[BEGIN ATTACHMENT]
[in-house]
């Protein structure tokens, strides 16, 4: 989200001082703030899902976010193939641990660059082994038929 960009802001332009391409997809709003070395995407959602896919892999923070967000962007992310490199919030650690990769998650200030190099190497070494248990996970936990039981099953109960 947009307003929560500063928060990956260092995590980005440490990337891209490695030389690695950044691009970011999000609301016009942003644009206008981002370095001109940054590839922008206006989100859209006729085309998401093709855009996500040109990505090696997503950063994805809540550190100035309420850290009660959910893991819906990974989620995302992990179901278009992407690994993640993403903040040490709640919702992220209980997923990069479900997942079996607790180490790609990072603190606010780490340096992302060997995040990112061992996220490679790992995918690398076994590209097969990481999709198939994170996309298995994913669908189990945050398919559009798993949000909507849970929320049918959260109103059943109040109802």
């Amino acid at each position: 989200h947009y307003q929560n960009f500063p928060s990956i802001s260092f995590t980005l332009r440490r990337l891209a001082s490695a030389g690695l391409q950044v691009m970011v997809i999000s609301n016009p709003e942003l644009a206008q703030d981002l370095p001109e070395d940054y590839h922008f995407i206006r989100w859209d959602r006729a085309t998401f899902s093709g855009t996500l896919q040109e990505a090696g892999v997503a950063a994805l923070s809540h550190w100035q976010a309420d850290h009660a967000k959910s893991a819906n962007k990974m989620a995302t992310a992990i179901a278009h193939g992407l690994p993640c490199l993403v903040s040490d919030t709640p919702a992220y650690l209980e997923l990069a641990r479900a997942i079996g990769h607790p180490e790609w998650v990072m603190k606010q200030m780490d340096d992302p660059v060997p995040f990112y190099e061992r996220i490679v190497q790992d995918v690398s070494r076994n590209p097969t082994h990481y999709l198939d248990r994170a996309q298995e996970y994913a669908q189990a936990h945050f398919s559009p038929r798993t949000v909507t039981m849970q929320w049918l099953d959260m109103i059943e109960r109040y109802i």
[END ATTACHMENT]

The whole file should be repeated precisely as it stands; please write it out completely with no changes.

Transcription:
[in-house]
């Protein structure tokens, strides 16, 4: 989200001082703030899902976010193939641990660059082994038929 960009802001332009391409997809709003070395995407959602896919892999923070967000962007992310490199919030650690990769998650200030190099190497070494248990996970936990039981099953109960 947009307003929560500063928060990956260092995590980005440490990337891209490695030389690695950044691009970011999000609301016009942003644009206008981002370095001109940054590839922008206006989100859209006729085309998401093709855009996500040109990505090696997503950063994805809540550190100035309420850290009660959910893991819906990974989620995302992990179901278009992407690994993640993403903040040490709640919702992220209980997923990069479900997942079996607790180490790609990072603190606010780490340096992302060997995040990112061992996220490679790992995918690398076994590209097969990481999709198939994170996309298995994913669908189990945050398919559009798993949000909507849970929320049918959260109103059943109040109802």
């Amino acid at each position: 989200h947009y307003q929560n960009f500063p928060s990956i802001s260092f995590t980005l332009r440490r990337l891209a001082s490695a030389g690695l391409q950044v691009m970011v997809i999000s609301n016009p709003e942003l644009a206008q703030d981002l370095p001109e070395d940054y590839h922008f995407i206006r989100w859209d959602r006729a085309t998401f899902s093709g855009t996500l896919q040109e990505a090696g892999v997503a950063a994805l923070s809540h550190w100035q976010a309420d850290h009660a967000k959910s893991a819906n962007k990974m989620a995302t992310a992990i179901a278009h193939g992407l690994p993640c490199l993403v903040s040490d919030t709640p919702a992220y650690l209980e997923l990069a641990r479900a997942i079996g990769h607790p180490e790609w998650v990072m603190k606010q200030m780490d340096d992302p660059v060997p995040f990112y190099e061992r996220i490679v190497q790992d995918v690398s070494r076994n590209p097969t082994h990481y999709l198939d248990r994170a996309q298995e996970y994913a669908q189990a936990h945050f398919s559009p038929r798993t949000v909507t039981m849970q929320w049918l099953d959260m109103i059943e109960r109040y109802i």